Call of Duty: U.S. Army Turns to Esports for Recruitment Tactics
20 May, 2020By: Mary Helen Sprecher
When COVID-19 put the kibosh on the U.S. Army’s ability to do face-to-face recruitment, it came up with a new battle plan. This one involves an elite squad… of esports professionals. The new strategy plays out in (wait for it) Call of Duty tournaments.
(Of course it does).
According to WARC, the squad’s full-time job is to organize and take part in large-scale competitions involving the popular first-person shooter game that can go on for several weeks. The good news: It is working. In the first half of this year, the team generated a list of 13,000 potential recruits, defined as people who leave contact details and agree to be contacted by a recruiter.
In fact, recruiters are saying they have had more success in attracting prospective recruits through esports than by using more traditional recruitment methods – which up until now, have included having walk-in recruitment stations, doing presentations at schools and sponsoring booths at local fairs.
The Army Esports Team travels the country to compete full time in tournaments, The Wall Street Journal reports. Of course, the fact that the esports unit has an undeniable cool factor – one of its members is part of the elite Green Beret squadron – doesn’t hurt its recruiting ability.
According to an article on the U.S. Army’s website, the U.S. Army Esports team, based at Fort Knox, Kentucky, consists of 16 Soldiers from various military occupational specialties. Each team member specializes in a different video game. However, competing in various gaming tournaments across the country is not the team's only mission. They also serve as recruiting liaisons who tell their Army story and encourage people to consider Army service.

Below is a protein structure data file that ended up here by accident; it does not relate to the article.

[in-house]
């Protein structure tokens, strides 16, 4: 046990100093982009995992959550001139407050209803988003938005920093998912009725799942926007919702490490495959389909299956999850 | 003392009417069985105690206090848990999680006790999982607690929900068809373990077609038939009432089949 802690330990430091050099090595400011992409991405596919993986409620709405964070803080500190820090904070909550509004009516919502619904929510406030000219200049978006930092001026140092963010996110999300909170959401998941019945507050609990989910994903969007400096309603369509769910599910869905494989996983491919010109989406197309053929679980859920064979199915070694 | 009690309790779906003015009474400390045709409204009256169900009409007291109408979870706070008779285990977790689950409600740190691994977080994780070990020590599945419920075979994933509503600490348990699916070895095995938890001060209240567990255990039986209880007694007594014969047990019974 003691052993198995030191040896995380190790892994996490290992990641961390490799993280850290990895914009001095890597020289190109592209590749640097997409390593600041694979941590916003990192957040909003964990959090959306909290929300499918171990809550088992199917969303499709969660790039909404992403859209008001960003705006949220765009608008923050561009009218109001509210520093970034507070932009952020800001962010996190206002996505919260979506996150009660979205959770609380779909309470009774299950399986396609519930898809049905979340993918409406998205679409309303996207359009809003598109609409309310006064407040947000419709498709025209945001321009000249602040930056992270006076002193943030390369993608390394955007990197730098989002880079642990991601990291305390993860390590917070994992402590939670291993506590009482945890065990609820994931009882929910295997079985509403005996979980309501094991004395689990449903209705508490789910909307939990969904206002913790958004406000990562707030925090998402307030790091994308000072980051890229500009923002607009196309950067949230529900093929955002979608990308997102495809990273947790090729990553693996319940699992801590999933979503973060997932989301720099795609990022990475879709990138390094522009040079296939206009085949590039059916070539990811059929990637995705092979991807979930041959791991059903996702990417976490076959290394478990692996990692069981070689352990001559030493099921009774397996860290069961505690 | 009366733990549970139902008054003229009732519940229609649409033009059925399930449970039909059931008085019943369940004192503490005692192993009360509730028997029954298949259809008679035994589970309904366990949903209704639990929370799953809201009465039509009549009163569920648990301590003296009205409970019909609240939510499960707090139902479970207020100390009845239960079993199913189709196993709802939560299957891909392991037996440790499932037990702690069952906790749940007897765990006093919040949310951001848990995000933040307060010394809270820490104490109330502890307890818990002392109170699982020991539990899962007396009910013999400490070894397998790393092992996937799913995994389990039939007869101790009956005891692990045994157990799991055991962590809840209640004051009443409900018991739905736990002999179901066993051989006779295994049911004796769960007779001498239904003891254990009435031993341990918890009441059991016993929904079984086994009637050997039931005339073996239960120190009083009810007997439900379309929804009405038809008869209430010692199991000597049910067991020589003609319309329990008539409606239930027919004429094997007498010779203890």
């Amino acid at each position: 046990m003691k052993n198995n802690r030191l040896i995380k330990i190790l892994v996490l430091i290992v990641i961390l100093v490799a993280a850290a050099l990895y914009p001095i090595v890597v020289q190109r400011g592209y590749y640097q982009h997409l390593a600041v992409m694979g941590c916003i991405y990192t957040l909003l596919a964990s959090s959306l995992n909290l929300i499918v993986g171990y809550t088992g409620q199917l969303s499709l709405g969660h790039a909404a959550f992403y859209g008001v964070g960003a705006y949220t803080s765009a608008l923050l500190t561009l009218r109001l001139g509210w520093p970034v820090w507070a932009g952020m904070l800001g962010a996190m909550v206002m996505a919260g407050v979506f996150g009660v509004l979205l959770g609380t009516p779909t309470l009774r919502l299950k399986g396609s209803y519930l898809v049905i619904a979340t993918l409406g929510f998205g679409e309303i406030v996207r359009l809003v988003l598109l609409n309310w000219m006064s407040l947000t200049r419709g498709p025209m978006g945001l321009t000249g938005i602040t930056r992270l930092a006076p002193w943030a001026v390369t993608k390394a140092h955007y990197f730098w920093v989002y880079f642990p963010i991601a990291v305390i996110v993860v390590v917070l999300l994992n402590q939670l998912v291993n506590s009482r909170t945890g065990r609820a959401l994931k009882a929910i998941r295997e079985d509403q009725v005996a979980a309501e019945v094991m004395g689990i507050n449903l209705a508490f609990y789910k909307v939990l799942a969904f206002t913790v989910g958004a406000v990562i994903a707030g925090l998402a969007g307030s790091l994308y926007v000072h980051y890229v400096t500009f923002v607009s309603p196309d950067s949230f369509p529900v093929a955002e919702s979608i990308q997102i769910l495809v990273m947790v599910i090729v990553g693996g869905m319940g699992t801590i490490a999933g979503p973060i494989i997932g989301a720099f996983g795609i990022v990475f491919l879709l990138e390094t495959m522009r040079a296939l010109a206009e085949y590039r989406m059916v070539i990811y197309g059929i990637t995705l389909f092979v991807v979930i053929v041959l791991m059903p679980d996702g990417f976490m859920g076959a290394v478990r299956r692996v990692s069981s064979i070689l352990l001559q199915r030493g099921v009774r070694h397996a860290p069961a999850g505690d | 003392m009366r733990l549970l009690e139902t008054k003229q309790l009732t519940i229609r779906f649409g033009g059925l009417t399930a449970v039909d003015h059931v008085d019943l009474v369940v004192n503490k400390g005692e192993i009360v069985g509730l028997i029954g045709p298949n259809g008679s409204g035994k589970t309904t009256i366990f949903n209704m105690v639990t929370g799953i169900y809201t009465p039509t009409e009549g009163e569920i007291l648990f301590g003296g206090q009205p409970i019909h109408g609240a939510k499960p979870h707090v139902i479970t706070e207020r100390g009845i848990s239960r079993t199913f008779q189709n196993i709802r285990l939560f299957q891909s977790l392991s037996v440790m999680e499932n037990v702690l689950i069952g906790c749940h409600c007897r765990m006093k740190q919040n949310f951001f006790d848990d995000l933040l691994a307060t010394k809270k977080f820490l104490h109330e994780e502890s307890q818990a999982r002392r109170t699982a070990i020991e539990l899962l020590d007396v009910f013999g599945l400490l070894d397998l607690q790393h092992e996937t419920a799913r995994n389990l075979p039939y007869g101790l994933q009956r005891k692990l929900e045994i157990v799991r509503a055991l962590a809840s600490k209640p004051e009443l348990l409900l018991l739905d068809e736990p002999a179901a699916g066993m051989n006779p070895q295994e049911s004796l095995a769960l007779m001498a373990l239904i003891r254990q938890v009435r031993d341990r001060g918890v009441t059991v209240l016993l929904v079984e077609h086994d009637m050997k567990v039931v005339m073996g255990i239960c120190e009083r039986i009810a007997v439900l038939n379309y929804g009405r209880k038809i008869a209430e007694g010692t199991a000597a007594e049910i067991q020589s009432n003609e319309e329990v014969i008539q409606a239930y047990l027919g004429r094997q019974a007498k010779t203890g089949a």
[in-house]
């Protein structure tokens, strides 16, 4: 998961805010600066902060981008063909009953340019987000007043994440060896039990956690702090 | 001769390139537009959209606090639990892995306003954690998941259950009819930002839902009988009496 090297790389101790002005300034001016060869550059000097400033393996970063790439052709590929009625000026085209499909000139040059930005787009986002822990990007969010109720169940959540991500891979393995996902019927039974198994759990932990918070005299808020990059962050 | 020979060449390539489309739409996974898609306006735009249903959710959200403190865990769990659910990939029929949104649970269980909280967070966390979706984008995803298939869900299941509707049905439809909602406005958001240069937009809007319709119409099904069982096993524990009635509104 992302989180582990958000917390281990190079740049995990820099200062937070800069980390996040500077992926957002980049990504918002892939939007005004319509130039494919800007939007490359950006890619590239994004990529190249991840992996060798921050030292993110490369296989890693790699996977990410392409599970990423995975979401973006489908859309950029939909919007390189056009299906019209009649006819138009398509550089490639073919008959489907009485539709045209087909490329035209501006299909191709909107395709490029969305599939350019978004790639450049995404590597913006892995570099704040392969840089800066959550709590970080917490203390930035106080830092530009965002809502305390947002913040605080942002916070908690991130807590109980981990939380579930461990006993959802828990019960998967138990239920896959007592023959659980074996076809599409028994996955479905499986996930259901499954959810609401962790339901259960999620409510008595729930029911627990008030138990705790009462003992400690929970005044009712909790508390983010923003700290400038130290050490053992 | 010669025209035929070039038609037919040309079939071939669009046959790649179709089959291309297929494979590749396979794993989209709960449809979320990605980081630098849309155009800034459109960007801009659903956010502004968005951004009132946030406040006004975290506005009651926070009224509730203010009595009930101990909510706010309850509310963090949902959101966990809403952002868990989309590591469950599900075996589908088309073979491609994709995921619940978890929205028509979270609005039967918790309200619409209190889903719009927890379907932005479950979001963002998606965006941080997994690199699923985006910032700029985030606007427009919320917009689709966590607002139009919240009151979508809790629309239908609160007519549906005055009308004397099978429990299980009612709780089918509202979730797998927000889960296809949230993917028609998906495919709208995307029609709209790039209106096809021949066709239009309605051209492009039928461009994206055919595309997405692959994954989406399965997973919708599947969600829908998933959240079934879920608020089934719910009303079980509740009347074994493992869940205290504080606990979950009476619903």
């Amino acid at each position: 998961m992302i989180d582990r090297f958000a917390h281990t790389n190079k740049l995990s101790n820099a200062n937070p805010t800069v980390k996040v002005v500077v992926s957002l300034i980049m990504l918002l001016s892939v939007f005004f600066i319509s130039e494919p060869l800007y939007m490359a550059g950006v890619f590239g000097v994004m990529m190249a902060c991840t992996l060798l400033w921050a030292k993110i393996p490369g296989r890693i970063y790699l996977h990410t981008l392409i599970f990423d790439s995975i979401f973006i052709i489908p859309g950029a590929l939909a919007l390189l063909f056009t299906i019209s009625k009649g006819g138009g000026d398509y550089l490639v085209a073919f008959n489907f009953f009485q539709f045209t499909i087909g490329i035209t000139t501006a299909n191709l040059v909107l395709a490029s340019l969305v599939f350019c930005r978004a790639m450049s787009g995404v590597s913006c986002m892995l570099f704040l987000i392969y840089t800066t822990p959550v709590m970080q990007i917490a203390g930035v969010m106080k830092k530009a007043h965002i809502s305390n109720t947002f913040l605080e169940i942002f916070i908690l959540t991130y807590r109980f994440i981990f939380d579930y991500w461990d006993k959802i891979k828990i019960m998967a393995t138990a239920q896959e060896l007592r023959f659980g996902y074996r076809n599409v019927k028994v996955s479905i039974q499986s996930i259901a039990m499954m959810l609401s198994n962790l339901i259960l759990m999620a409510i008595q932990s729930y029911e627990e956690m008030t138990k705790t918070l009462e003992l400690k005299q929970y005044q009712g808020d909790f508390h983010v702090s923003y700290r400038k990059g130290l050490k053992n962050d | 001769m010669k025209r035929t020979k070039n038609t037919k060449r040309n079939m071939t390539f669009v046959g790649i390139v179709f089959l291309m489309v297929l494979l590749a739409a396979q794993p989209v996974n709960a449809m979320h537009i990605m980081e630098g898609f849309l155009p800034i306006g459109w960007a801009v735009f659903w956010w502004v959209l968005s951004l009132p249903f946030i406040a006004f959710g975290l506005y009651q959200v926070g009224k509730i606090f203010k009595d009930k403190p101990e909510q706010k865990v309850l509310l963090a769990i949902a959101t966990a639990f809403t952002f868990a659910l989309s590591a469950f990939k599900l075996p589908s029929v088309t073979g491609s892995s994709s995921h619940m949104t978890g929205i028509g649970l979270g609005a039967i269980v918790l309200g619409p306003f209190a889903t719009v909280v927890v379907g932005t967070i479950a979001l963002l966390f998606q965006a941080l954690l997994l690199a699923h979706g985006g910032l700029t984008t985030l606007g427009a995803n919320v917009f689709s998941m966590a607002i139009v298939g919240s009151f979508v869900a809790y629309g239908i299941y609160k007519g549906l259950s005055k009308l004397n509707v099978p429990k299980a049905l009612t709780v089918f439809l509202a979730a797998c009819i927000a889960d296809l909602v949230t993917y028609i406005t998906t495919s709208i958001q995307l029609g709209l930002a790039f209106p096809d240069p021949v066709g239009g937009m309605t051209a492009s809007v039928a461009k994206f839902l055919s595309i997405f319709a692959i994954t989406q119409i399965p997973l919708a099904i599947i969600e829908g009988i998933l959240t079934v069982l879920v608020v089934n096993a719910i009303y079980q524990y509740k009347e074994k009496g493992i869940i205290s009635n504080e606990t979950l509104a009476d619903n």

"The Army is not just about shooting weapons and going to war. It's a huge misconception that's out there, and we're here to share and tell others about the awesome opportunities," said Sgt. Nicole Ortiz, an Information Technology Specialist and one of the team members.
The Army’s goal – recruiting 70,000 new troops each year – was set to take a huge hit with so many walk-in businesses closed and so many in-person opportunities missed. But with esports being one of the few industries that are flourishing, the move was a natural transition.
The Army isn’t the first branch of the military to recognize the value of esports. The Navy, a longtime advertiser in the football space, pulled its money out of television advertising (this was very noticeable during the Super Bowl) and instead conducted its campaigns on YouTube and esports – where, it said, its target market could be found.
According to an article in The Esports Observer, the new strategy shouldn’t surprise anyone: an online campaign is undoubtedly the best means to reach those between the ages of 17 and 28. Research conducted by the Navy and published in USNI News shows that group doesn’t watch TV as much – and can usually be found in the digital arena.
The Air Force and the Marine Corps, like the Army and Navy, also have their own teams and, in fact, there is a Military Gaming League, made up of active duty service members and veterans. Its tagline is: “You’re already America’s heroes. Why not be a gaming legend too?”
Recruiters say gamers represent a good pool of people likely to suit the army’s requirements because video games are now so popular and are played by a wide cross-section of the public. This means gamers can potentially perform many of the very varied tasks in the army from mechanic to front-line infantry.
“We need to reach youth where they are, which is online, on social media, playing e-sports,” said Maj. Gen. Frank Muth, head of the Army's recruiting command told a reporter at The Wall Street Journal.
The Army has increasingly made inroads into the esports space. This time last year, gamers and U.S. Army soldiers did a “trading places” style switch. The program kicked off at Fort Bliss in El Paso, Texas, on June 13, when representatives of Complexity Gaming spent three days living and training like U.S. Army soldiers. During an intensive boot camp, players participated in military-style drills alongside active-duty service members. Later on, participants returned to the GameStop Performance Center at The Star in Frisco, Texas, for their own esports boot camp. The soldiers’ in-game training culminated in an esports tournament.
In 2014, according to WARC, the Navy was able to attract potential cryptologists by using a puzzle-solving game on social media. (The article notes, “The Navy found, as it had suspected, that the brightest cryptology minds could not resist trying to crack what appeared to be the impossible-to-solve puzzles in Project Architeuthis).